With Bramlette on board, the Eastern Sierra Land Trust's staff and volunteers began meticulously removing the invasive hardstem bulrush and cattails choking out the fish habitat in the water. They spent years trying to remove the plants by hand, but the aquatic plants were too aggressive and fast-growing. The only option was to take the plants down in a literal blaze of glory. In 2013, Cal Fire joined the cause to help organize and execute a prescribed burn at the Benton Hot Springs Ranch.
According to Henry Herrera, a unit forester for Cal Fire who worked on the project, properly planning a prescribed burn is a lengthy process, but "the benefits outweigh all the work that goes into it." Besides going through a standard environmental review, the local air quality board must determine whether the wind conditions will impair air quality or cause the flames to stray beyond the prescribed area. Cal Fire also conducts various fire behavior calculations to determine what the ideal environment would be to keep the fire under control. The agency had to check the moisture of the targeted vegetation—too little and it would burn too hot, too much and it wouldn't burn at all. To avoid disturbing nesting birds, most burns can only take place between November and January. Plus, everyone—the Cal Fire crew, the Eastern Sierra Land Trust staff, and Bramlette himself—had to be available. With all the variables at play, it took three years for the stars to align.
"We came really close two years ago and a snow storm came in," says Eastern Sierra Land Trust executive director Ogden. "I cannot even tell you how frustrating that was. But we take fire seriously"
Finally, the Goldilocks conditions emerged. The crews removed heavy fuels like logs, snags, and brush piles away from the site and then started the burn, systematically lighting the perimeter in accordance with the wind. The scene looked apocalyptic as the fire lapped up the brushy plants, but thanks to the careful planning, it went off without a hitch. When the fires subsided, the ponds emerged from clearer and more open to the new possibilities that lie ahead.
Hopefully the Owens speckled dace will have its own phoenix moment soon, but the burn was only the first step in the process to restore the habitat. Next, the water level in the ponds will be raised to drown out any remaining burned and cut plants (all of the plants must be removed—even one aggressive and fast-growing bulrush would start taking over the habitat again). Then, the California Department of Fish and Wildlife will remove and relocate the Benton Pond's non-native aquatic residents. Once the vegetation and non-native predators have been removed from the ponds, the Owens speckled dace will be brought back to its historic home.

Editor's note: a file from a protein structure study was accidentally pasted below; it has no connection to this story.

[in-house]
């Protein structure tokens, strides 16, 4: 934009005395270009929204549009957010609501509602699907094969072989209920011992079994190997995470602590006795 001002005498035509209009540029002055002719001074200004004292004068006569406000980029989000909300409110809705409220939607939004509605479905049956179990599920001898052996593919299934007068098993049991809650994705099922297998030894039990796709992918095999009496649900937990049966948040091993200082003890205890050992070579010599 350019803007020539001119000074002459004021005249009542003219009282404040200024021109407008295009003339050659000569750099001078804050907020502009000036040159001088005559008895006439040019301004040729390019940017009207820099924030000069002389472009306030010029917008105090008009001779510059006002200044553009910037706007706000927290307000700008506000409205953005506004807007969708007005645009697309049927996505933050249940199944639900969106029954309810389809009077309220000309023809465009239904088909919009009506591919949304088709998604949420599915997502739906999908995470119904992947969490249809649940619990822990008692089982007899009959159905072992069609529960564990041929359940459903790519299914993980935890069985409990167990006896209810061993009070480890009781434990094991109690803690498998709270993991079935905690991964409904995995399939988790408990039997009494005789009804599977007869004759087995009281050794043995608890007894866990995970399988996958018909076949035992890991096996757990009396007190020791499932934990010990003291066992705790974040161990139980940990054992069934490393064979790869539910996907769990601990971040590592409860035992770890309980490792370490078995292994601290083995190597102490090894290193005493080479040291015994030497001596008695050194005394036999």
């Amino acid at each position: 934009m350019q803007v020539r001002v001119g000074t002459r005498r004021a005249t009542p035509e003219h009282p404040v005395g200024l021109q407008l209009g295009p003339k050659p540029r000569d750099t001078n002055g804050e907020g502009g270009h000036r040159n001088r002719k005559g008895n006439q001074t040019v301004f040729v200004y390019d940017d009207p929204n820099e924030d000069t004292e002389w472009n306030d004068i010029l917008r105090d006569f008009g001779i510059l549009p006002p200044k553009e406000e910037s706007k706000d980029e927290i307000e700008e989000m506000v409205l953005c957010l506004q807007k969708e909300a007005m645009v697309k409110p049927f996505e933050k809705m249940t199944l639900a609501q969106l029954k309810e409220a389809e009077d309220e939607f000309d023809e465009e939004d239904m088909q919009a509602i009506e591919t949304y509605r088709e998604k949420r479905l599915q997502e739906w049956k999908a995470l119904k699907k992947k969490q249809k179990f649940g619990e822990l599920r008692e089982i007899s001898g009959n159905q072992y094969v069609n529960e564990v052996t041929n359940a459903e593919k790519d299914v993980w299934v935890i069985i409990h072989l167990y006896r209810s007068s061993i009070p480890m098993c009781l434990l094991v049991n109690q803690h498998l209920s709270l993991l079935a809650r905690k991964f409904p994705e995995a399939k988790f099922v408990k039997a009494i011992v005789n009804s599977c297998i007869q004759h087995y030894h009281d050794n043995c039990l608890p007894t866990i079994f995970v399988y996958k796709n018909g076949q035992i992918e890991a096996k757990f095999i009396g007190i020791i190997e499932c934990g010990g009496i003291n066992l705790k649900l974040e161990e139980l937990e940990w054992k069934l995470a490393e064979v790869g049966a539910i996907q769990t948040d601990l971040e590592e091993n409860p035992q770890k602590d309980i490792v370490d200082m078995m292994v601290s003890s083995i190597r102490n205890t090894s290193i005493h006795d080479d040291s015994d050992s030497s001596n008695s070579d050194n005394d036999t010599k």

The coalition that is working to restore these fish relishes the little victories. According to Ogden, a greater expanse the pond's water surface is already more visible, and birds like ducks, grebes, and herons have returned to the wetland habitats. The Eastern Sierra Land Trust has partnered with Bramlette to host events at the ponds, giving the community the opportunity to view birds and other wildlife in the habitat until the fish arrive.
"It's really fun to see," Ogden says. "Any time that humans can step in and try to collaborate and help save a species, I think it is incumbent upon us to try and do that."
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Global Banks, Led by JPMorgan Chase, Invested $1.9 Trillion in Fossil Fuels Since Paris Climate Pact
By Sharon Kelly
A report published Wednesday names the banks that have played the biggest recent role in funding fossil fuel projects, finding that since 2016, immediately following the Paris agreement's adoption, 33 global banks have poured $1.9 trillion into financing climate-changing projects worldwide.
By Patti Lynn
2018 was a groundbreaking year in the public conversation about climate change. Last February, The New York Times reported that a record percentage of Americans now believe that climate change is caused by humans, and there was a 20 percentage point rise in "the number of Americans who say they worry 'a great deal' about climate change."